As Charles H. Flowers High School faculty and members of the Maryland Army National Guard took turns eulogizing business teacher and Master Sgt. Timmie Telsee, who died Nov. 3 from a heart attack, tears streamed down the faces of 11th-graders Cameron Miles and Charleene Folks.
“We were devastated,” said Cameron, 16, of Mitchellville, of their reaction to his death.
“I didn’t believe it,” said Charleene, 16, of Mitchellville. “I didn’t want to believe it.”
The juniors were both students in Telsee’s advanced accounting class at the Springdale high school.
Flowers High held a memorial service Nov. 27 for Telsee, 51, of Clinton, who died after a two-mile run while on duty teaching officer candidates with the Baltimore-based Maryland Army National Guard’s 70th Regiment Regional Training Institute. Telsee had been an instructor with the regiment, training and mentoring new officers, since 1996, and had spent 32 years combined in the Maryland Army National Guard and the U.S. Marine Corps.
Business department chairwoman Gladys Montgomery said Telsee, who taught at the school since its opening in 2000, had a steely demeanor that belied his warmth and kindness.
“He was a perfectionist. The military part of him definitely showed in the classroom,” Montgomery said. “His personality was soft and sleek, and then very tough when he had to be.”
At the memorial service, members of the Maryland Army National Guard awarded Telsee’s wife and three adult children with the State of Maryland Distinguished Service Cross, awarded for “years of meritorious service,” and the District of Columbia Army National Guard Commendation Medal for his 16 years of service as an instructor of new officers in field exercises.
Maryland Army National Guard Brigadier Gen. Peter C. Hinz, commander of Telsee’s regiment, said Telsee was at his toughest when training new officers, but his warmth was always just behind that facade.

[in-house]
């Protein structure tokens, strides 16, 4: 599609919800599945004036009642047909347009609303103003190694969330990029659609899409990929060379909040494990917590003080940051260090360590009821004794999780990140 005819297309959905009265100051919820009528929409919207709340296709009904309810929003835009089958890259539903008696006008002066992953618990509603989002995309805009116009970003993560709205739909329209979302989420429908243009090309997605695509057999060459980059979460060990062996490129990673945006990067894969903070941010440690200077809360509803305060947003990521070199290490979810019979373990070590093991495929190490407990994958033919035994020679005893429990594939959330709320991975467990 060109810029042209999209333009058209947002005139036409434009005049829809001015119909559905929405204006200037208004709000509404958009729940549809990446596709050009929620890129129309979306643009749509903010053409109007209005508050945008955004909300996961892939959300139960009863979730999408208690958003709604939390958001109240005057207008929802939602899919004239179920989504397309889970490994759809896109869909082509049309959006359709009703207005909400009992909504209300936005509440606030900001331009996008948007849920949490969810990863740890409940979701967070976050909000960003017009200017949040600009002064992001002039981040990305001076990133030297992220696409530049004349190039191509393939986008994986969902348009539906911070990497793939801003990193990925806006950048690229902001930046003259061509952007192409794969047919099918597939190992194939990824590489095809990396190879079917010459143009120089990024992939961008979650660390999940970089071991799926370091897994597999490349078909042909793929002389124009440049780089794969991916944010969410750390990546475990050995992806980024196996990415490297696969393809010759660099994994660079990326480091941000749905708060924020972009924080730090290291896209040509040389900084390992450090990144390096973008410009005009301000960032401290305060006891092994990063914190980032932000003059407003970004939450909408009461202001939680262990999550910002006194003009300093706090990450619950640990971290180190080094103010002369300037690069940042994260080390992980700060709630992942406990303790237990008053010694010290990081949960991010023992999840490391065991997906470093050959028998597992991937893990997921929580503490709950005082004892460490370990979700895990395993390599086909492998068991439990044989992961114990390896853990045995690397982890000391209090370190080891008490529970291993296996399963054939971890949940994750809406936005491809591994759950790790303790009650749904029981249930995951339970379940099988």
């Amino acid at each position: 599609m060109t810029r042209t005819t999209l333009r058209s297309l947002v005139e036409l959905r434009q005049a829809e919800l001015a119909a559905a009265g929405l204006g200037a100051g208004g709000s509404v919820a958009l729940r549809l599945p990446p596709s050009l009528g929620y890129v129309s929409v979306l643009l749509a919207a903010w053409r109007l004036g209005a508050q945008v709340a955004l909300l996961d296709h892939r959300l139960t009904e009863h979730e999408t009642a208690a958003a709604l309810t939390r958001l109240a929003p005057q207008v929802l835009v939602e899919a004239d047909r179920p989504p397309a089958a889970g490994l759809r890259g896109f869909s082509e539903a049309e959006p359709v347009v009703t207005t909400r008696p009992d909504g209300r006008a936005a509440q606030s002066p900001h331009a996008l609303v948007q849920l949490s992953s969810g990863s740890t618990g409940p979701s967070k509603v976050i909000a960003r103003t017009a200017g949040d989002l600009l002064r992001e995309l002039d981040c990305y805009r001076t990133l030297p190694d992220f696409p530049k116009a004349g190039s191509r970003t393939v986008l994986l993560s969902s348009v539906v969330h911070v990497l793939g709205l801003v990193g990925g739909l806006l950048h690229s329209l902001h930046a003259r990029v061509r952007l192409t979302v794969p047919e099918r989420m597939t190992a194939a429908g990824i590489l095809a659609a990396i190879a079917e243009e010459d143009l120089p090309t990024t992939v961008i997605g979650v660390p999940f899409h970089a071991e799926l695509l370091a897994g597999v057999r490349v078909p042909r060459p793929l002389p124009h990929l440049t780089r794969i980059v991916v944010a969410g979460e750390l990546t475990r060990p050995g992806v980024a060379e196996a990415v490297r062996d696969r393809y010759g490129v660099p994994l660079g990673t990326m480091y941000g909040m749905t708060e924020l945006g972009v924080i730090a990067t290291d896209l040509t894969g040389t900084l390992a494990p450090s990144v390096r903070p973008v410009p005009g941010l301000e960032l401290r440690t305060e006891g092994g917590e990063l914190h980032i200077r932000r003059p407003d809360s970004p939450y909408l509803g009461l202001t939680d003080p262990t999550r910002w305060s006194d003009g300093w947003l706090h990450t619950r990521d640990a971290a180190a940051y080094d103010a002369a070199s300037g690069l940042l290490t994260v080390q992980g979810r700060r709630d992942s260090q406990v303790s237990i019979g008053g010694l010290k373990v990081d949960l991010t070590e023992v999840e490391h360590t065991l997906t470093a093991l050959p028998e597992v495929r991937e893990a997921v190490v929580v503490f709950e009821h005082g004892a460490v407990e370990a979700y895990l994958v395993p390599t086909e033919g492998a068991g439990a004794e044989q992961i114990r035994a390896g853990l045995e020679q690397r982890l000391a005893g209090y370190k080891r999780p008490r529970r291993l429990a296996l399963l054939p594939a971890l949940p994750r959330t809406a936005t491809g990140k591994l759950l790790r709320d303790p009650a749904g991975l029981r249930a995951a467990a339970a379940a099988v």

“He always had this sparkle in his eye, this joy of life,” Hinz said. “...He had this dichotomy of what he had to do [during training], but after officers graduated, he’d be the first one to give you a big hug.”
Telsee’s wife, Carlita Telsee, 48, said she was surprised at the outpouring of support she has received.
“He was a very quiet and humble person,” she said. “He never really talked about all that he did for others.”
Prior to teaching at Flowers High School in 2000, Telsee also taught business classes at Northern High School in Baltimore.
Telsee said her husband had always aspired to be a teacher, as evidenced by his civilian and military careers.
“He just loved being around and teaching kids,” she said. “They made him smile more than anything.”
Telsee, who grew up in Louisiana before moving to Maryland, is also survived by his three children, Ruby Telsee, 20, Vincent Rouse, 29, and Anthony Adams, 29.
Flowers Principal Gorman Brown called Telsee a “consummate professional” and said students are striving to continue Telsee’s legacy, with some looking to start a scholarship fund in his honor. Brown said he hopes to rename Flowers’ business wing in Telsee’s honor.
“Timmie enriched the lives of each educator, because he believed the kids were worth it,” Brown said. “He is as much a part of Flowers High School as the bricks and mortar that make its foundation.”